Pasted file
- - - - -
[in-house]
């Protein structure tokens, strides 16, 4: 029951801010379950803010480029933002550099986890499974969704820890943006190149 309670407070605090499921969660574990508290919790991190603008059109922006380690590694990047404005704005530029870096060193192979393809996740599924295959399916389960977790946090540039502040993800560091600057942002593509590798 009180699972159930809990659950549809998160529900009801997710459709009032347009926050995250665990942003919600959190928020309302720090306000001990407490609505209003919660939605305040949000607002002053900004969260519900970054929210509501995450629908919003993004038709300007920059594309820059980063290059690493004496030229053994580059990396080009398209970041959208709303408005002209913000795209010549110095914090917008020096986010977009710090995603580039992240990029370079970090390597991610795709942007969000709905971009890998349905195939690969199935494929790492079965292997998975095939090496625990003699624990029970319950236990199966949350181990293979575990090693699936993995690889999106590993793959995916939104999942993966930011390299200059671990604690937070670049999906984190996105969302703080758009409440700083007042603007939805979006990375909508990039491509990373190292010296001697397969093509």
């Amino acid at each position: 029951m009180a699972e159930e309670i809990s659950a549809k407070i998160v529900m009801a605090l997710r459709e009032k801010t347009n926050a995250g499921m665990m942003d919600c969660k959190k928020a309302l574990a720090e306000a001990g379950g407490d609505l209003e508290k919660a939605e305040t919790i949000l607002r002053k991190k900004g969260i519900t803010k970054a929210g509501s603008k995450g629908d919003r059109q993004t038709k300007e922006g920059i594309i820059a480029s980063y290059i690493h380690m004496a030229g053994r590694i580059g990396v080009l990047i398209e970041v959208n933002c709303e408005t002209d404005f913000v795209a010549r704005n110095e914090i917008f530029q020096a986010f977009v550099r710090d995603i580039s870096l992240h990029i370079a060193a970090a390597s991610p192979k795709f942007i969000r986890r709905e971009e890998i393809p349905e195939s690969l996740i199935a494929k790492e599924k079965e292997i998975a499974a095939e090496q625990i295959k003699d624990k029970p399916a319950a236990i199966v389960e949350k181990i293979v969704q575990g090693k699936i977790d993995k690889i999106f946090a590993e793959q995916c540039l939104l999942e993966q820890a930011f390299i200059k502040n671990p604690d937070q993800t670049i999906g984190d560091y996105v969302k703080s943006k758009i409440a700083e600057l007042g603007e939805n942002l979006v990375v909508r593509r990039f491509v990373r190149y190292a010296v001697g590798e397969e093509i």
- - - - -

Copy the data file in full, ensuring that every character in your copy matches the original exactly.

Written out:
[in-house]
């Protein structure tokens, strides 16, 4: 029951801010379950803010480029933002550099986890499974969704820890943006190149 309670407070605090499921969660574990508290919790991190603008059109922006380690590694990047404005704005530029870096060193192979393809996740599924295959399916389960977790946090540039502040993800560091600057942002593509590798 009180699972159930809990659950549809998160529900009801997710459709009032347009926050995250665990942003919600959190928020309302720090306000001990407490609505209003919660939605305040949000607002002053900004969260519900970054929210509501995450629908919003993004038709300007920059594309820059980063290059690493004496030229053994580059990396080009398209970041959208709303408005002209913000795209010549110095914090917008020096986010977009710090995603580039992240990029370079970090390597991610795709942007969000709905971009890998349905195939690969199935494929790492079965292997998975095939090496625990003699624990029970319950236990199966949350181990293979575990090693699936993995690889999106590993793959995916939104999942993966930011390299200059671990604690937070670049999906984190996105969302703080758009409440700083007042603007939805979006990375909508990039491509990373190292010296001697397969093509």
């Amino acid at each position: 029951m009180a699972e159930e309670i809990s659950a549809k407070i998160v529900m009801a605090l997710r459709e009032k801010t347009n926050a995250g499921m665990m942003d919600c969660k959190k928020a309302l574990a720090e306000a001990g379950g407490d609505l209003e508290k919660a939605e305040t919790i949000l607002r002053k991190k900004g969260i519900t803010k970054a929210g509501s603008k995450g629908d919003r059109q993004t038709k300007e922006g920059i594309i820059a480029s980063y290059i690493h380690m004496a030229g053994r590694i580059g990396v080009l990047i398209e970041v959208n933002c709303e408005t002209d404005f913000v795209a010549r704005n110095e914090i917008f530029q020096a986010f977009v550099r710090d995603i580039s870096l992240h990029i370079a060193a970090a390597s991610p192979k795709f942007i969000r986890r709905e971009e890998i393809p349905e195939s690969l996740i199935a494929k790492e599924k079965e292997i998975a499974a095939e090496q625990i295959k003699d624990k029970p399916a319950a236990i199966v389960e949350k181990i293979v969704q575990g090693k699936i977790d993995k690889i999106f946090a590993e793959q995916c540039l939104l999942e993966q820890a930011f390299i200059k502040n671990p604690d937070q993800t670049i999906g984190d560091y996105v969302k703080s943006k758009i409440a700083e600057l007042g603007e939805n942002l979006v990375v909508r593509r990039f491509v990373r190149y190292a010296v001697g590798e397969e093509i």